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How to Cycle Safely in London

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London commuting - cycling safety

Following last week’s bike train and Brompton bike hire initiatives by Better Bankside, we are looking into how to cycle safely in London. Today’s blog will explore some of the concerns held by cycling commuters, as well as offer tips and guidance.

Cycling to the office is great exercise and highly beneficial for the environment. So, whether you are new to biking in London or a seasoned rider lacking confidence after lockdown, our guide can help to both educate or refresh your knowledge.

 

1.   Wear a bike helmet

Yes, it may mess up your hair, but studies have shown that wearing a cycle helmet can reduce the risk of serious (or even fatal) head injuries by up to 70%! That is definitely worth a few misplaced locks. When selecting a bike helmet, ensure that it fits comfortably and is suited to your style of riding. If you use an e-bike, a more robust helmet may be sensible due to the potential for increased speeds.

 

2.   Be visible when cycling on the road

You may be a vigilant rider, but you cannot account for the vigilance of those around you. Therefore, taking steps to be seen is a sensible safety precaution. You can:

Use bike lights

Using lights, both front and rear, when riding at night will obviously improve how visible you are (not to mention, riding at night without lights is an offence). However, studies have also shown that using lights in the day could reduce the risk of collision by up to 20%.

Wear bright colours and/or reflective cycle clothing

If the thought of wearing a hi-vis vest makes you cringe then, at the very least, you should opt for brighter clothing when cycling to ensure you can be seen by drivers. Reflective strips can increase visibility at night and fluorescents are great during the day, as they are enhanced by UV rays.

Use your bell, or your voice

Visibility isn’t limited to the eyes. The ears can also play a part in getting you noticed by pedestrians. A bell can help avoid collisions when approaching walkers or other cyclists from behind. Alternatively, an audible yet polite “excuse me please” or “coming past you on the right”, announces your presence without startling people.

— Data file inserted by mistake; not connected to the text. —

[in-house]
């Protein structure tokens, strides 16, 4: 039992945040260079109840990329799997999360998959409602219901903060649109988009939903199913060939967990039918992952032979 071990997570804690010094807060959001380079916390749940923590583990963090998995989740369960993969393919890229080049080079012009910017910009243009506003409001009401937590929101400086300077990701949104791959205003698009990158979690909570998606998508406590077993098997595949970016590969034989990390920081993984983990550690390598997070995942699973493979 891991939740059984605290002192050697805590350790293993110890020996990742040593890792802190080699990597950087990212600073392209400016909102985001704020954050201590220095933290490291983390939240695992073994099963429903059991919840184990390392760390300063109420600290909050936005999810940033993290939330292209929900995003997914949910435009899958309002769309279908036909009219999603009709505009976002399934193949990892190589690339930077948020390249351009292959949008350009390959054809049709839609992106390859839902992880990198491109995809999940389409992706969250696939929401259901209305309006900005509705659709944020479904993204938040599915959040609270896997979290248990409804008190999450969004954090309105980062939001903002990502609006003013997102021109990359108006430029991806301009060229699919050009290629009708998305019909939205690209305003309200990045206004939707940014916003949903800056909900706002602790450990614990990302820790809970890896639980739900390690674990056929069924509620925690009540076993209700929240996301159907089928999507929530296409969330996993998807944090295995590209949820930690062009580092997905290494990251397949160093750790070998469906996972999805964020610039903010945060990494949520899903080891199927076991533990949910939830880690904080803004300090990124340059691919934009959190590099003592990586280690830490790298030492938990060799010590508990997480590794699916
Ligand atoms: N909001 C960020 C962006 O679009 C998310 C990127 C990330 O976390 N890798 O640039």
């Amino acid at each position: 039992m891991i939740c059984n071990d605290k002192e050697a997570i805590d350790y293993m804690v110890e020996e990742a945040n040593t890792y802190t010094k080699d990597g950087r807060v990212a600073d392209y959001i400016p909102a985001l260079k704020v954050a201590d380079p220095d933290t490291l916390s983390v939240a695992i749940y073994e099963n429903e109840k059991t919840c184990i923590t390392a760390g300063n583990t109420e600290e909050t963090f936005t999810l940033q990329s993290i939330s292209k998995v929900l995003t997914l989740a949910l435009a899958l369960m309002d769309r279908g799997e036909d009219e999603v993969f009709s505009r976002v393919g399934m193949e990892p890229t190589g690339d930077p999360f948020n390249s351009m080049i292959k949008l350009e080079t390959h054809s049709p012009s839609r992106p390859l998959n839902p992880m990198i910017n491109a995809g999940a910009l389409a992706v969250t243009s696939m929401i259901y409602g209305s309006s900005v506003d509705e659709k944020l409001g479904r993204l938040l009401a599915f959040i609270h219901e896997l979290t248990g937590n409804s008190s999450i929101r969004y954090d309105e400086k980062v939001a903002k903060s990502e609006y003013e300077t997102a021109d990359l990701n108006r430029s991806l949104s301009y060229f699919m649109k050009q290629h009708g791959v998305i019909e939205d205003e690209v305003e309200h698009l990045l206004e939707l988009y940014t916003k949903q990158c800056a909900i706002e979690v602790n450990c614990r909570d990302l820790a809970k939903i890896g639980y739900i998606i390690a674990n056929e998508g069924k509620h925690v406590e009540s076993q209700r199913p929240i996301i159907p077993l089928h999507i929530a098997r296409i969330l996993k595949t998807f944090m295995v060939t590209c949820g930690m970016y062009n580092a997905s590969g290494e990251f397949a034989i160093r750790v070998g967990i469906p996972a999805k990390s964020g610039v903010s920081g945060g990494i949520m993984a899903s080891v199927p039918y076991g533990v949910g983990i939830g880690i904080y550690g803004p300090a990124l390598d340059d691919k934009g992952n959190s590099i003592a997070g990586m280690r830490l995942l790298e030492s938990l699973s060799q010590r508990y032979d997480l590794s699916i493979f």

3.   Cyclists must follow The Highway Code

Did you know that if you ride your bike on the public highways then you must follow the highway code? Also, being generally mindful of your road positioning and other road users can help to keep you safe.

You should:

-   Stop for red lights and pedestrian crossings

-   Follow all traffic signage

-   Use designated cycle lanes where possible

-   Signal ahead of manoeuvring

-   Travel clockwise at roundabouts

-   Take care when overtaking

-   Avoid cycling too close to the kerb or gutter

-   Ride single file on busy roads

-   Be considerate to other road users and pedestrians

-   Be aware of the ‘blind spot’ (particularly when near LGVs)

You should not:

-   Ride under the influence of drink or drugs

-   Cycle on the pavements (unless it has a designated bike lane)

-   Hold on to other moving vehicles

-   Ride in a careless or dangerous manner

-   Carry passengers (unless your bike is built to do so)

-   Cycle more than two abreast

-   Ride too close to cars or lorries

 

4.   Maintain your two-wheeled vehicle

No matter the make or model of your two-wheeled transportation, maintenance is a key safety factor. Ensure brakes and gears work effectively, tyres are in good condition, lights work, chain is not excessively worn, and, in the case of e-bikes, batteries are secure and functional. As with cars, a regular service can be beneficial in keeping on top of wear and tear and avoiding potentially dangerous issues occurring while on the road. The Dr Bike pop-up bike checks occur regularly in the city, so why not head down for a once-over.

 

5.   Plan and practice your commuter route

We recommend that you plan and practice your commuter route into the office. Learning the roads and getting to know the usual traffic volumes and signage, and identifying potential hazard spots will improve your awareness. Not to mention, a bit of practice and a few time trials could help avoid tardiness at work.

 

6.   Storing your bike securely at work

We actively encourage cycling to our organisations, as the physical and mental health benefits can improve your professional performance and wellbeing at work. To support this, the CAN Mezzanine office spaces are fully equipped with areas for secure and non-obstructive bike storage. Plus, wash facilities are available where you are welcome to freshen up after your commute. However, your safety is our main concern. So, dress the part, look after your wheels, follow the rules of the road, and we look forward to seeing you soon!

Category: Mezzanine